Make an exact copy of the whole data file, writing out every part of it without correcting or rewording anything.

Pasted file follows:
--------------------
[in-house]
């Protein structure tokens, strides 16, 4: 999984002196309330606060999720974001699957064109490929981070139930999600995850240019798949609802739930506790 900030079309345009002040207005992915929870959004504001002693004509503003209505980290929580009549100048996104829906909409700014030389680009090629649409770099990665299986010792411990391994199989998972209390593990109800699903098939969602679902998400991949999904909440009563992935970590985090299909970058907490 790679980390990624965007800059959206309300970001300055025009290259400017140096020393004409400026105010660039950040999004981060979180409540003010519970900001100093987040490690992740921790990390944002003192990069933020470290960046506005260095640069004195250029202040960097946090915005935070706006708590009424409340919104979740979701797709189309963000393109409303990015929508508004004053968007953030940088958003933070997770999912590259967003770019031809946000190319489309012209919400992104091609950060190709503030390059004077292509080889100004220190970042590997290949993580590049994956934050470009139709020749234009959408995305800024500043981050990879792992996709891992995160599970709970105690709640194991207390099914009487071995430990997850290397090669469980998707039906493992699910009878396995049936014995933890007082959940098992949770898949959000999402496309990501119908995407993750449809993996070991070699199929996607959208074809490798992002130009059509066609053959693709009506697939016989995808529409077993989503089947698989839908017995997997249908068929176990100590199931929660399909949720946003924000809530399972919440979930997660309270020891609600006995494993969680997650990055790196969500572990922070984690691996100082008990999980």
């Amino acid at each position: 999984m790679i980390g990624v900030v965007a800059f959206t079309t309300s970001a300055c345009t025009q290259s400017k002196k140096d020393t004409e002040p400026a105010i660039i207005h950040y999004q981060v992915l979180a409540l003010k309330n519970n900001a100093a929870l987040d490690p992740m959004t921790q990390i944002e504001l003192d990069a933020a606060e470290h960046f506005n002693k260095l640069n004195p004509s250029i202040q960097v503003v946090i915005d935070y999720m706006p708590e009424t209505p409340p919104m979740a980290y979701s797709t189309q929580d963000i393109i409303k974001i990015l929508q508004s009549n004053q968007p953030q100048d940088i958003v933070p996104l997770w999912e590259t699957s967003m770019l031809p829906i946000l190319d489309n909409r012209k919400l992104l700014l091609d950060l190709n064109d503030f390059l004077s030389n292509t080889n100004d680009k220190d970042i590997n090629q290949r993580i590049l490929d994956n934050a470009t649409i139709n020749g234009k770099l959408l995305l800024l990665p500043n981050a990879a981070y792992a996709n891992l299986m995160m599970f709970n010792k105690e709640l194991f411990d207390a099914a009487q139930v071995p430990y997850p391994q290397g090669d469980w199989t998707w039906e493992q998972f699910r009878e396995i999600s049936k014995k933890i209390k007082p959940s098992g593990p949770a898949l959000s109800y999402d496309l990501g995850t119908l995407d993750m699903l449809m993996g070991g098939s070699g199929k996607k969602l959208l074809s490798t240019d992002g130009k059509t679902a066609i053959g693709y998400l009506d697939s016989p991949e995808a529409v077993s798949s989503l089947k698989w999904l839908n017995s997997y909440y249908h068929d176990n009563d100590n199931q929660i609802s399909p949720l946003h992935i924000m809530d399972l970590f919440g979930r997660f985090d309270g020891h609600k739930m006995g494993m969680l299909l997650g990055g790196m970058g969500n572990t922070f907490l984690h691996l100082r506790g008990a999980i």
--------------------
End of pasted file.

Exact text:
[in-house]
């Protein structure tokens, strides 16, 4: 999984002196309330606060999720974001699957064109490929981070139930999600995850240019798949609802739930506790 900030079309345009002040207005992915929870959004504001002693004509503003209505980290929580009549100048996104829906909409700014030389680009090629649409770099990665299986010792411990391994199989998972209390593990109800699903098939969602679902998400991949999904909440009563992935970590985090299909970058907490 790679980390990624965007800059959206309300970001300055025009290259400017140096020393004409400026105010660039950040999004981060979180409540003010519970900001100093987040490690992740921790990390944002003192990069933020470290960046506005260095640069004195250029202040960097946090915005935070706006708590009424409340919104979740979701797709189309963000393109409303990015929508508004004053968007953030940088958003933070997770999912590259967003770019031809946000190319489309012209919400992104091609950060190709503030390059004077292509080889100004220190970042590997290949993580590049994956934050470009139709020749234009959408995305800024500043981050990879792992996709891992995160599970709970105690709640194991207390099914009487071995430990997850290397090669469980998707039906493992699910009878396995049936014995933890007082959940098992949770898949959000999402496309990501119908995407993750449809993996070991070699199929996607959208074809490798992002130009059509066609053959693709009506697939016989995808529409077993989503089947698989839908017995997997249908068929176990100590199931929660399909949720946003924000809530399972919440979930997660309270020891609600006995494993969680997650990055790196969500572990922070984690691996100082008990999980």
């Amino acid at each position: 999984m790679i980390g990624v900030v965007a800059f959206t079309t309300s970001a300055c345009t025009q290259s400017k002196k140096d020393t004409e002040p400026a105010i660039i207005h950040y999004q981060v992915l979180a409540l003010k309330n519970n900001a100093a929870l987040d490690p992740m959004t921790q990390i944002e504001l003192d990069a933020a606060e470290h960046f506005n002693k260095l640069n004195p004509s250029i202040q960097v503003v946090i915005d935070y999720m706006p708590e009424t209505p409340p919104m979740a980290y979701s797709t189309q929580d963000i393109i409303k974001i990015l929508q508004s009549n004053q968007p953030q100048d940088i958003v933070p996104l997770w999912e590259t699957s967003m770019l031809p829906i946000l190319d489309n909409r012209k919400l992104l700014l091609d950060l190709n064109d503030f390059l004077s030389n292509t080889n100004d680009k220190d970042i590997n090629q290949r993580i590049l490929d994956n934050a470009t649409i139709n020749g234009k770099l959408l995305l800024l990665p500043n981050a990879a981070y792992a996709n891992l299986m995160m599970f709970n010792k105690e709640l194991f411990d207390a099914a009487q139930v071995p430990y997850p391994q290397g090669d469980w199989t998707w039906e493992q998972f699910r009878e396995i999600s049936k014995k933890i209390k007082p959940s098992g593990p949770a898949l959000s109800y999402d496309l990501g995850t119908l995407d993750m699903l449809m993996g070991g098939s070699g199929k996607k969602l959208l074809s490798t240019d992002g130009k059509t679902a066609i053959g693709y998400l009506d697939s016989p991949e995808a529409v077993s798949s989503l089947k698989w999904l839908n017995s997997y909440y249908h068929d176990n009563d100590n199931q929660i609802s399909p949720l946003h992935i924000m809530d399972l970590f919440g979930r997660f985090d309270g020891h609600k739930m006995g494993m969680l299909l997650g990055g790196m970058g969500n572990t922070f907490l984690h691996l100082r506790g008990a999980i």